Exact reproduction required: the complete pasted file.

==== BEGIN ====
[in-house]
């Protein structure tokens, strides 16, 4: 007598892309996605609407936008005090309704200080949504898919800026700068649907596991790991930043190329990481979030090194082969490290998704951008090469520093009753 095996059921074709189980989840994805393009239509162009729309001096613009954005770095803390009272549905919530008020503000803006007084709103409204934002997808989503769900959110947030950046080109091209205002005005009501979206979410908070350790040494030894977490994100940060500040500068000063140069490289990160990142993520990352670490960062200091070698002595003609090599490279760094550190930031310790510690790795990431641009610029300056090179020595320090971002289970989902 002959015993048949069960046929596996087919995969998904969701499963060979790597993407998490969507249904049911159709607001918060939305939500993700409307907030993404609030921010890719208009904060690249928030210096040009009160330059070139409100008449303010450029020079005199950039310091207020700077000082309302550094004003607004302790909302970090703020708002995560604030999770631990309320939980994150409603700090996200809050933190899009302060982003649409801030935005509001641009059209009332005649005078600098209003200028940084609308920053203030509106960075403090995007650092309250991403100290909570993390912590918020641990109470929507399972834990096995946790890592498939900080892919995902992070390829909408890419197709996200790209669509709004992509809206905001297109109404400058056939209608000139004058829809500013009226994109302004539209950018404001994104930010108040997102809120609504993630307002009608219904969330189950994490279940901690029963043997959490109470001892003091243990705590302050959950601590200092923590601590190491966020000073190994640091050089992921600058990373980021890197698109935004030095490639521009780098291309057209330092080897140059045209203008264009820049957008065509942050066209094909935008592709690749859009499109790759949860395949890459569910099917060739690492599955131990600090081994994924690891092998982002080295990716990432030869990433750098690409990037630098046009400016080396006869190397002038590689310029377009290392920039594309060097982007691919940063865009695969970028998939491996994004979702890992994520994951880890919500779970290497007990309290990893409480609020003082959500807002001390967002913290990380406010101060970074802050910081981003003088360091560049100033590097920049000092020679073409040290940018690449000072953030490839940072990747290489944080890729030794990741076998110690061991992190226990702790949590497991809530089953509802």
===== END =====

[in-house]
């Protein structure tokens, strides 16, 4: 007598892309996605609407936008005090309704200080949504898919800026700068649907596991790991930043190329990481979030090194082969490290998704951008090469520093009753 095996059921074709189980989840994805393009239509162009729309001096613009954005770095803390009272549905919530008020503000803006007084709103409204934002997808989503769900959110947030950046080109091209205002005005009501979206979410908070350790040494030894977490994100940060500040500068000063140069490289990160990142993520990352670490960062200091070698002595003609090599490279760094550190930031310790510690790795990431641009610029300056090179020595320090971002289970989902 002959015993048949069960046929596996087919995969998904969701499963060979790597993407998490969507249904049911159709607001918060939305939500993700409307907030993404609030921010890719208009904060690249928030210096040009009160330059070139409100008449303010450029020079005199950039310091207020700077000082309302550094004003607004302790909302970090703020708002995560604030999770631990309320939980994150409603700090996200809050933190899009302060982003649409801030935005509001641009059209009332005649005078600098209003200028940084609308920053203030509106960075403090995007650092309250991403100290909570993390912590918020641990109470929507399972834990096995946790890592498939900080892919995902992070390829909408890419197709996200790209669509709004992509809206905001297109109404400058056939209608000139004058829809500013009226994109302004539209950018404001994104930010108040997102809120609504993630307002009608219904969330189950994490279940901690029963043997959490109470001892003091243990705590302050959950601590200092923590601590190491966020000073190994640091050089992921600058990373980021890197698109935004030095490639521009780098291309057209330092080897140059045209203008264009820049957008065509942050066209094909935008592709690749859009499109790759949860395949890459569910099917060739690492599955131990600090081994994924690891092998982002080295990716990432030869990433750098690409990037630098046009400016080396006869190397002038590689310029377009290392920039594309060097982007691919940063865009695969970028998939491996994004979702890992994520994951880890919500779970290497007990309290990893409480609020003082959500807002001390967002913290990380406010101060970074802050910081981003003088360091560049100033590097920049000092020679073409040290940018690449000072953030490839940072990747290489944080890729030794990741076998110690061991992190226990702790949590497991809530089953509802």